F1 Medical Services Unit at the Sepang Circuit must get the nod from F1 governing body FIA first before the Malaysian GP can be staged.
Lt Col (Dr) Saravanan Annamalai who is head of training and extrication for motorsports, explained that the Friday race action will not be allowed to proceed if the FIA medical delegate is not satisfied with the medical arrangements in place.
“We are tested on our readiness to respond to any emergency situation, either on or off the track. We also have training tests on extricating drivers from their cars,” he told, According to the Malaysian media Thestar.
“Previously, it was all about how fast you could extricate the drivers. But that’s no longer the case as we have to take care not to complicate their injuries, especially those involving the spinal cord or the neck.
“We extricate them by taking the whole seat from the car … and we wear our gloves all the time.”
He said the faster they could extricate a driver from the car, the better the driver’s chances of survival.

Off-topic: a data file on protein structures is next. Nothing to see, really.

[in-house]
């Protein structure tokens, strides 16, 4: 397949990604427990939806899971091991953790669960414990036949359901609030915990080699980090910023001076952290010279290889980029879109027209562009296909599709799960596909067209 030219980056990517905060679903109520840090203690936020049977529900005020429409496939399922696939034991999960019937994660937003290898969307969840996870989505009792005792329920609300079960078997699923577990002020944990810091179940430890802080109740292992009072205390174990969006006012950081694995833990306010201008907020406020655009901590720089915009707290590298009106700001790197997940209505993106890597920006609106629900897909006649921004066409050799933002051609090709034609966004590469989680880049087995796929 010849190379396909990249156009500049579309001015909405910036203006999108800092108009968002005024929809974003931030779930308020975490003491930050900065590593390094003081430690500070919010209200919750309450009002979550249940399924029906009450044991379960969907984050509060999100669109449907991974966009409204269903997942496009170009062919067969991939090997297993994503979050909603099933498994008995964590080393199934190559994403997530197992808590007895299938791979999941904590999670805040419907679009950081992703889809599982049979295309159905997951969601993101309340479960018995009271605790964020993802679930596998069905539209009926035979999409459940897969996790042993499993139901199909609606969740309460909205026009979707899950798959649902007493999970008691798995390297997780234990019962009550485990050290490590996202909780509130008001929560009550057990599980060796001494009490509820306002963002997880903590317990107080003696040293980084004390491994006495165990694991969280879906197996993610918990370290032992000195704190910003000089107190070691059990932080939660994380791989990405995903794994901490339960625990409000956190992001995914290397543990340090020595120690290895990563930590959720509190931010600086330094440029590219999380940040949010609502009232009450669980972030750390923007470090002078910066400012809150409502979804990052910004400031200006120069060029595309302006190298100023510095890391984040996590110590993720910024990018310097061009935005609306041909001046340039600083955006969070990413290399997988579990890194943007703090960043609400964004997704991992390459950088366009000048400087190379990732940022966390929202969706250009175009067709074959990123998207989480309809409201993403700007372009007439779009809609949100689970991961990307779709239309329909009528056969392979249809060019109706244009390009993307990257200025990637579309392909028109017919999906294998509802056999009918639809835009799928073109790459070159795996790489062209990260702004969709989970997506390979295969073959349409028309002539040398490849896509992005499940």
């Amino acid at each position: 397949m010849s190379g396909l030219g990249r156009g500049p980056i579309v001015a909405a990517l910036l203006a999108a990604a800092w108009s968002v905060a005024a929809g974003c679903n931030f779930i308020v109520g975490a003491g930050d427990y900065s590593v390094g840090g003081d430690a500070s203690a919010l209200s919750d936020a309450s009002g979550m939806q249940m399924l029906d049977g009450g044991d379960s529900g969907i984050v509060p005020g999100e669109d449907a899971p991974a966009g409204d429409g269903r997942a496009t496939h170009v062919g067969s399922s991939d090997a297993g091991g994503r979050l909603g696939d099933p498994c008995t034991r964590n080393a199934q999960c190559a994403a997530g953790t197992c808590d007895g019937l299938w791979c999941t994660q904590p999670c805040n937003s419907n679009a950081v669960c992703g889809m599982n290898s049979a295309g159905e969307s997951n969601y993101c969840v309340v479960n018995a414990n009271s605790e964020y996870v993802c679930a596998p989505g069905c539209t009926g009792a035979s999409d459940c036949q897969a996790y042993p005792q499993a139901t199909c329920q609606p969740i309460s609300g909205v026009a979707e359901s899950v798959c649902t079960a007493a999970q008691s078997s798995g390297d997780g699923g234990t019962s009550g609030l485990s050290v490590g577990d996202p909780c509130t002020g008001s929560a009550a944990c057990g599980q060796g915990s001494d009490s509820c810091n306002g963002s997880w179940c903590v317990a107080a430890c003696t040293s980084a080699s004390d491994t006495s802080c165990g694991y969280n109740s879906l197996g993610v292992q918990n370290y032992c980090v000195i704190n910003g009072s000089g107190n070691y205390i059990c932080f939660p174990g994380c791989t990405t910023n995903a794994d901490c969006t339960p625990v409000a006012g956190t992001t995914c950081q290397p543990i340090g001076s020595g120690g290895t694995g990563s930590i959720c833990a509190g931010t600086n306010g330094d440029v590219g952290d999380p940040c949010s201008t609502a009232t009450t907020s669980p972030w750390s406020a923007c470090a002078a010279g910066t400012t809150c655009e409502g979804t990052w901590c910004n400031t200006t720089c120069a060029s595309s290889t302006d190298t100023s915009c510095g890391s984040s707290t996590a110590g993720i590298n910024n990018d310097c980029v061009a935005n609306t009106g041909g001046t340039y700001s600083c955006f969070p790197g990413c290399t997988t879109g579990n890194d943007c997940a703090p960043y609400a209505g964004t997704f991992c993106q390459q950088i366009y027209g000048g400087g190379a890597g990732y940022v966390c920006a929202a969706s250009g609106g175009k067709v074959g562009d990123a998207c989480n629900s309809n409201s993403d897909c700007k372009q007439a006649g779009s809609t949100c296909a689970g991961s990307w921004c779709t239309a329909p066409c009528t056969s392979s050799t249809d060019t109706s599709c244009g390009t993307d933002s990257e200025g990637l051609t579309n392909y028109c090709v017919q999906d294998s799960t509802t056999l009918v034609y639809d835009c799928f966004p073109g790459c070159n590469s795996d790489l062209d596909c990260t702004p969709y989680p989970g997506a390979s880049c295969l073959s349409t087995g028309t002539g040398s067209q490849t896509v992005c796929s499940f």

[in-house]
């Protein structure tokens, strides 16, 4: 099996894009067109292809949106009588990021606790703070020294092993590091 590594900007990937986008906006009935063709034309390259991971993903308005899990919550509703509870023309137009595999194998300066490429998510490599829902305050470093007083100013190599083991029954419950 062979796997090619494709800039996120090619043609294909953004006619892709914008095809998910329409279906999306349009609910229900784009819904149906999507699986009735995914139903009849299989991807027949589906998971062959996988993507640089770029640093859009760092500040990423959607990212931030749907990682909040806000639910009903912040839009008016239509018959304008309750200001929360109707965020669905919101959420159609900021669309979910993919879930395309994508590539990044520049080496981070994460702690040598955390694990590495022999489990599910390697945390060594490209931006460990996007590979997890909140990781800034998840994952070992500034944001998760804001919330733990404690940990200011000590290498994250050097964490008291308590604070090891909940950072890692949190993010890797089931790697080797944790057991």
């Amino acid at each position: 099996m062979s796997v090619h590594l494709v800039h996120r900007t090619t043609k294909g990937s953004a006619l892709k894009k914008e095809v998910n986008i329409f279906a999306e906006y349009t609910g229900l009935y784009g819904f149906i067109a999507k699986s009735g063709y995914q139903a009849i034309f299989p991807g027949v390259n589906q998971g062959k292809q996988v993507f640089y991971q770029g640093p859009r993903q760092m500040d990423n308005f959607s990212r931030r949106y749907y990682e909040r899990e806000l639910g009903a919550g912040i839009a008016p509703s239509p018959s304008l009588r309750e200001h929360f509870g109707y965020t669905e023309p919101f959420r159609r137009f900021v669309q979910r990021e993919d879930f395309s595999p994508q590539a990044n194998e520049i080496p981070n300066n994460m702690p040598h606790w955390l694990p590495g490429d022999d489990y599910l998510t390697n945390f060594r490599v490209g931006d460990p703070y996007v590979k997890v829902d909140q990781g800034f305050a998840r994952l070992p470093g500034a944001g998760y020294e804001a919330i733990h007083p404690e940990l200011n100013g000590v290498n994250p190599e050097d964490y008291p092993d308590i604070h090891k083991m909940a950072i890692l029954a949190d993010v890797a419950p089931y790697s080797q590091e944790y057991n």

“We’ll train three teams during the tests this week, with each team comprising six members.
“Each team will have a doctor and a driver doubling up as a paramedic …they’ll train in an actual Formula One car.
“There will be a final assessment by the FIA medical delegate on Thursday. If we do not meet their requirements, there will be no Formula One race this weekend,” he explained.
Dr Sharifah Petom Syed Ali, the emergency physician specialising in motorsports, said that the unit is well-equipped to handle two emergency cases at any one time.
“We’ll have 49 doctors present this weekend. At the track medical centre, we have a group comprising two anaesthetists, a general surgeon, a burns specialist, a neurosurgeon, an orthopaedic surgeon, an emergency physician, a radiologist, two flight surgeon team and two helicopters on standby,” she said.